What the media so fundamentally fails to comprehend (willingly or otherwise) is that they create the very venue for public opinion and pressure that they supposedly report. Ultimately, the Curleys speaking to this representative or that politician is of very little social scope—it is a meeting between a few individuals, conducted in an office behind a closed door. Under the guise of reporting such meetings, and opening those doors, the media becomes the means by which the scope of the event is broadened on a mass scale.
The pages of the press, and the images and sound-bites on the screen, generate, galvanize, and exert the public pressure that is supposedly only being reported. The media claim they are only reflecting the sentiments of the larger public, and thereby fail to acknowledge their role in creating a public out of basically isolated individuals who, without the media, would be so disconnected from each other, and so lacking in information as to be unable to create such a social entity as “public pressure.”
This is not to say that the media intentionally influence society. Indeed, the Boston Globe's coverage showed how little intentionality has to do with the manner in which the media exercise their influence.
A more or less liberal paper, the Globe's opposition to the death penalty was not difficult to see, despite sound efforts at “balance” and “objectivity”—the operative buzzwords of the secular press. In the end, however, the Globe did not so much persuade against the death penalty as it convinced people of its inevitability.
Day after day the Globe reported on the crushing momentum of the death penalty movement and the galvanizing effects of recent murders. The implied narrative that the Globe imposed on events insisted that no opposition could stop the public outcry for the death penalty and that nothing could get in the way of what Jeffrey Curley would have wanted. The narrative almost became social reality. The first house bill saw representative Donna FournierCuomo—personally opposed to the death penalty on moral grounds—bow to the “will of the people” and vote for its passage.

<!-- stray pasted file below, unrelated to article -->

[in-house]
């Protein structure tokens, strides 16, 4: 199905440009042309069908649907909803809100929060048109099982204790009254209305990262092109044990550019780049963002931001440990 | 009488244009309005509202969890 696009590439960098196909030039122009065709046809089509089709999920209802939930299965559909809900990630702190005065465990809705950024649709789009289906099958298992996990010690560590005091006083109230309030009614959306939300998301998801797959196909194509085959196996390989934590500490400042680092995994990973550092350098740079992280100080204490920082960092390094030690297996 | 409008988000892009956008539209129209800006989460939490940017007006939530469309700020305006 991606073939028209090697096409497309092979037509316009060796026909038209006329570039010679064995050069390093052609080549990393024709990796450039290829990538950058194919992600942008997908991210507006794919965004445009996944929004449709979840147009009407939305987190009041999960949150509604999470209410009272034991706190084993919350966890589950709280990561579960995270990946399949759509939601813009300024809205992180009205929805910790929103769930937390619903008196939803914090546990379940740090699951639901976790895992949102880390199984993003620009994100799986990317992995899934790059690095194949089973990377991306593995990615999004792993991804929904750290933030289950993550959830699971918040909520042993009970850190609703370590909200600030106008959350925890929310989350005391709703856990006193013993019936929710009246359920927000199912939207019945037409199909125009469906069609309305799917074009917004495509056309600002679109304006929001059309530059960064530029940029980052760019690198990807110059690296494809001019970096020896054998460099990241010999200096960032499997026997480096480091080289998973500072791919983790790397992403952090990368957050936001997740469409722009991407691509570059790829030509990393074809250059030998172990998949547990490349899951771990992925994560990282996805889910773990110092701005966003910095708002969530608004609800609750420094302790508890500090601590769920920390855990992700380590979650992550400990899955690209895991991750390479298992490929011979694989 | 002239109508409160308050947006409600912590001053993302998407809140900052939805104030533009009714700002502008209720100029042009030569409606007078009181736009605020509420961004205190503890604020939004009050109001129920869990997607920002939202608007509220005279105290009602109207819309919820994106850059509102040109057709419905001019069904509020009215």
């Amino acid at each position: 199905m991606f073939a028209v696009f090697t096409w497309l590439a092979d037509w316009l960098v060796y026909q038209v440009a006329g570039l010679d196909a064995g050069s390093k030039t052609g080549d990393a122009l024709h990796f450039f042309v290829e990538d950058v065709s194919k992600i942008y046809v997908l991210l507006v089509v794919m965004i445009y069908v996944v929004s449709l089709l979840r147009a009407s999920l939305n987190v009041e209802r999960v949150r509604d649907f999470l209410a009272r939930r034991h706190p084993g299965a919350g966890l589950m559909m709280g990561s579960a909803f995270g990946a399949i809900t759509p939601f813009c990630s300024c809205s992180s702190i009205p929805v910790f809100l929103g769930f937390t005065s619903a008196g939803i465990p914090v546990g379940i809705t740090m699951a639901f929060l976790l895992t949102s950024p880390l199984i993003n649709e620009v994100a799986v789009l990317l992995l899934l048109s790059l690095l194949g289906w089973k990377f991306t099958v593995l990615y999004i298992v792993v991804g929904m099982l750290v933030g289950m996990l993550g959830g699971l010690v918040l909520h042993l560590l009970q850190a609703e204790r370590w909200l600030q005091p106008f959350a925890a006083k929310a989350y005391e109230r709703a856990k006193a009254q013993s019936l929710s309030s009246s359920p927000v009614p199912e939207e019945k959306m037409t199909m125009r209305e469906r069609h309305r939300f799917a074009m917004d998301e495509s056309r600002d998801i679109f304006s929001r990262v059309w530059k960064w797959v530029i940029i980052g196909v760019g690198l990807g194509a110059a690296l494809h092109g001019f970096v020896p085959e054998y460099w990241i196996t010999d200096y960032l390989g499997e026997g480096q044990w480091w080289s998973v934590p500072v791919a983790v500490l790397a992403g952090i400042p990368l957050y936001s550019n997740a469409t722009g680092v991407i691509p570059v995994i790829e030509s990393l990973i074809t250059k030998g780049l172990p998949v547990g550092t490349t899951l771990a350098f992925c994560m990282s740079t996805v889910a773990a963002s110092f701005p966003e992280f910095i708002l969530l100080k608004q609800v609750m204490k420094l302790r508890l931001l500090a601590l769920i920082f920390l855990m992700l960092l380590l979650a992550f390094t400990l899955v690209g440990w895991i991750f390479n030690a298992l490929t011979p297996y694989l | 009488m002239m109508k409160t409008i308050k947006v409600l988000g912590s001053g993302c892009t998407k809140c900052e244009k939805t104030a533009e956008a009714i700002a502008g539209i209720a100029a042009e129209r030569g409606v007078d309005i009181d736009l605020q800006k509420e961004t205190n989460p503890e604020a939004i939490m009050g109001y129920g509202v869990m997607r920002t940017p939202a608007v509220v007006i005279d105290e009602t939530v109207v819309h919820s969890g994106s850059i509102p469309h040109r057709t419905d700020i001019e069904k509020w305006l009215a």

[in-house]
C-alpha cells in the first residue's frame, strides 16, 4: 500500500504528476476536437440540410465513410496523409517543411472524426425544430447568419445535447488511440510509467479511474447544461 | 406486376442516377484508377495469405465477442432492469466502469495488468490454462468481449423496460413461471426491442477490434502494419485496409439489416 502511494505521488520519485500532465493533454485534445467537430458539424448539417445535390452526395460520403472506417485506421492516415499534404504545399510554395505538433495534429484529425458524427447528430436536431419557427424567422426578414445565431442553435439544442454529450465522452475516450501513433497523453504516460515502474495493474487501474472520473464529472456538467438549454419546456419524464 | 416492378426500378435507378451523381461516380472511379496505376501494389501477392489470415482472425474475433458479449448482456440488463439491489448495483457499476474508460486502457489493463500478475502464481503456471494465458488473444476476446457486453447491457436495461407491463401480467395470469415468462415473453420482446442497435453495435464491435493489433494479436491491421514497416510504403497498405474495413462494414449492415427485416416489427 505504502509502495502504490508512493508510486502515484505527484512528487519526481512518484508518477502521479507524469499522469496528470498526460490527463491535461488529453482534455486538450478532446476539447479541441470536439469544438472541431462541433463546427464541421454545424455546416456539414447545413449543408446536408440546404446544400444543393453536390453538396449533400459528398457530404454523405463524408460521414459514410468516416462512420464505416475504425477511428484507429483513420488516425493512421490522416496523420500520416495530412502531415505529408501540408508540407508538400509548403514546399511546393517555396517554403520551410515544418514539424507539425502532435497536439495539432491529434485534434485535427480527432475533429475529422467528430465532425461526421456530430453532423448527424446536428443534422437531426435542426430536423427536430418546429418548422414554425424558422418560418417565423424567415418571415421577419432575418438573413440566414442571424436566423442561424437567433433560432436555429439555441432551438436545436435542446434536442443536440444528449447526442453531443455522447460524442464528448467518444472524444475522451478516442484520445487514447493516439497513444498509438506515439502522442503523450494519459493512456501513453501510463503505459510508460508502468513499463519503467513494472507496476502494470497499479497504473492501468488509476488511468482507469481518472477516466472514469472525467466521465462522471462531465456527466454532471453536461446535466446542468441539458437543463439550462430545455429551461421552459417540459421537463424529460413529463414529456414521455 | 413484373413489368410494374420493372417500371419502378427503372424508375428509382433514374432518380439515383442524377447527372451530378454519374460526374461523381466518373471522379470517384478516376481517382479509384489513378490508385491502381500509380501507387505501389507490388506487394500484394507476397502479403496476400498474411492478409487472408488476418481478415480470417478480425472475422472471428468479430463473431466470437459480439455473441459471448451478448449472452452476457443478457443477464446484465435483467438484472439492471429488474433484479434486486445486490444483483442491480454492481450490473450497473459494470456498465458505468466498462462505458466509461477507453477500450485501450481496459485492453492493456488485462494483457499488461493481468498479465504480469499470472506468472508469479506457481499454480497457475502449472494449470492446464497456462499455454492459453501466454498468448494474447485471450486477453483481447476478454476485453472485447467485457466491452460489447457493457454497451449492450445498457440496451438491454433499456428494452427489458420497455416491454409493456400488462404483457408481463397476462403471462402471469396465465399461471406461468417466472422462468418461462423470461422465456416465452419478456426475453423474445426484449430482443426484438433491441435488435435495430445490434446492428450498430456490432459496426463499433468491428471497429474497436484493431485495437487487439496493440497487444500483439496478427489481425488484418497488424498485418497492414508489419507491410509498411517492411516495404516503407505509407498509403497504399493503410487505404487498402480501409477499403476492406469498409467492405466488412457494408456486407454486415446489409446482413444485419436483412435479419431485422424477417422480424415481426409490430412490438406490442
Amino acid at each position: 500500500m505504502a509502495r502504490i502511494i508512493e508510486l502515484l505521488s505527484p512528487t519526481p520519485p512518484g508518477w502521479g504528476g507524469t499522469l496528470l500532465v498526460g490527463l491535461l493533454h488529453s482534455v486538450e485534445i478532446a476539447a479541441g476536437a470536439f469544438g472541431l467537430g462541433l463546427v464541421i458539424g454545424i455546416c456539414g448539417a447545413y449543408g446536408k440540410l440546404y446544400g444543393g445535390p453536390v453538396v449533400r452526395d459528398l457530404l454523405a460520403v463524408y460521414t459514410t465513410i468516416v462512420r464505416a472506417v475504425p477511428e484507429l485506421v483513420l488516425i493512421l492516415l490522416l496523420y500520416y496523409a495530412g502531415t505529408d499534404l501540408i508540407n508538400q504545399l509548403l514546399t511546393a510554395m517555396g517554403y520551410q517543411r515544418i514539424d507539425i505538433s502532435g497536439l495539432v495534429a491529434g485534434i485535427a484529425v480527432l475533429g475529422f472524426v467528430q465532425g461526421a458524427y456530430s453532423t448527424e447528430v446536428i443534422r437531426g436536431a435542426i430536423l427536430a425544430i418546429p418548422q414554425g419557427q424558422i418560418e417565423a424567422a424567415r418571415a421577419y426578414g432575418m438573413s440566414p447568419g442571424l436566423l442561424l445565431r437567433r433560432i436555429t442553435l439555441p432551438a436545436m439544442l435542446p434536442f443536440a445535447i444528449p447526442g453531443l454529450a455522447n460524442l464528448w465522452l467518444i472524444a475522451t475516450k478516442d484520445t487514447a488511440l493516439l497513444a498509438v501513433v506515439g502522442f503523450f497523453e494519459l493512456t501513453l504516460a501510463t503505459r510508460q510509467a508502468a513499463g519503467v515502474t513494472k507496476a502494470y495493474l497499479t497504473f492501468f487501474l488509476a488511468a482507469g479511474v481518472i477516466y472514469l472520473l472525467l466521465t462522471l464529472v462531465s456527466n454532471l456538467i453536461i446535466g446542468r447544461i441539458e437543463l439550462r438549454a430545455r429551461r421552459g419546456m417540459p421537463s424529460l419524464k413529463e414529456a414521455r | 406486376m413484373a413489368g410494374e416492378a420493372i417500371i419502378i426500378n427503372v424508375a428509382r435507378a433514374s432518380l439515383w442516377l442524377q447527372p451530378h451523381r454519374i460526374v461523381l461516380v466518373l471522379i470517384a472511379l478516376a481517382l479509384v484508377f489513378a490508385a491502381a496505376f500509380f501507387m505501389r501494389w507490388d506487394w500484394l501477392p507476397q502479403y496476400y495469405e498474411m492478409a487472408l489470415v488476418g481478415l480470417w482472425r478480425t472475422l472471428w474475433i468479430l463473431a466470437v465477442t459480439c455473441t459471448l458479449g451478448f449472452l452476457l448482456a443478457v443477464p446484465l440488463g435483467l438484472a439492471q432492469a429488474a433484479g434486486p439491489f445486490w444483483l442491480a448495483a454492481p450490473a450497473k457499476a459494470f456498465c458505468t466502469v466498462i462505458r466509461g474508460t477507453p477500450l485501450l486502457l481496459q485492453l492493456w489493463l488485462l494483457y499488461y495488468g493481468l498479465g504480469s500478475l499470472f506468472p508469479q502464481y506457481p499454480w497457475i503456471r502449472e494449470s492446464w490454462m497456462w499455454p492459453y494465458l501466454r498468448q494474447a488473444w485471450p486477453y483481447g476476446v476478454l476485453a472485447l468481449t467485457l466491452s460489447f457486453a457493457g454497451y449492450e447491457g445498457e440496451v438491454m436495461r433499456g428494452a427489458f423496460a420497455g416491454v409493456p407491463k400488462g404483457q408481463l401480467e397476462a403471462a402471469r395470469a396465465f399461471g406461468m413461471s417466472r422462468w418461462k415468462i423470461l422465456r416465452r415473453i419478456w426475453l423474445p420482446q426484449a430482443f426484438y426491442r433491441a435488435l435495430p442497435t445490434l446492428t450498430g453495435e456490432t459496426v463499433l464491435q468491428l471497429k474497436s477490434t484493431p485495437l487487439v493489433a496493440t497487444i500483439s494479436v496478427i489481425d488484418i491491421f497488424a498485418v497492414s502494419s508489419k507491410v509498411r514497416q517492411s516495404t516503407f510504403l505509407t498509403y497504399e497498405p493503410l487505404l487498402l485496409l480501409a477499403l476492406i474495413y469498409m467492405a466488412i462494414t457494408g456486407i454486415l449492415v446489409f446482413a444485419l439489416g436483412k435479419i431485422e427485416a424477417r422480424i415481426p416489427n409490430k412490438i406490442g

Indeed, in an ironic twist on media influence, the compromise bill failed when one law-maker changed his mind and voted against the death penalty. The reason he cited: the impact of another media event, the Louise Woodward au pair trial.
The Catholic Church, conversely, wishes it could have exercised more influence in the process. As the death penalty bill went forward, Boston's Cardinal Law wrote a letter explaining the Church's teaching on capital punishment, and had it read at every parish in the archdiocese.
For several, the Church's teaching went unheeded as the Catholic acting-governor Paul Cellucci sought nothing more than to be seen as the man who delivered on restoring the death penalty to a state made famous for Sacco and Vanzetti, the Italian immigrants who were executed in 1927.
The death penalty cuts across American Catholicism like no other issue, exposing the harmful ideological divisions that prevent dialogue and threaten unity. Liberal social-justice-oriented Catholics are staunch opponents of the death penalty. But they have been slow to embrace, for example, Cardinal Joseph Ratzinger who has been busy ensuring that the Pope's position on the death penalty—a de facto opposition in modern societies—will be loud and clear. Likewise, the passionate energy that conservative lay Catholics usually express in living and defending Church teaching is strikingly silent in the Massachusetts struggle.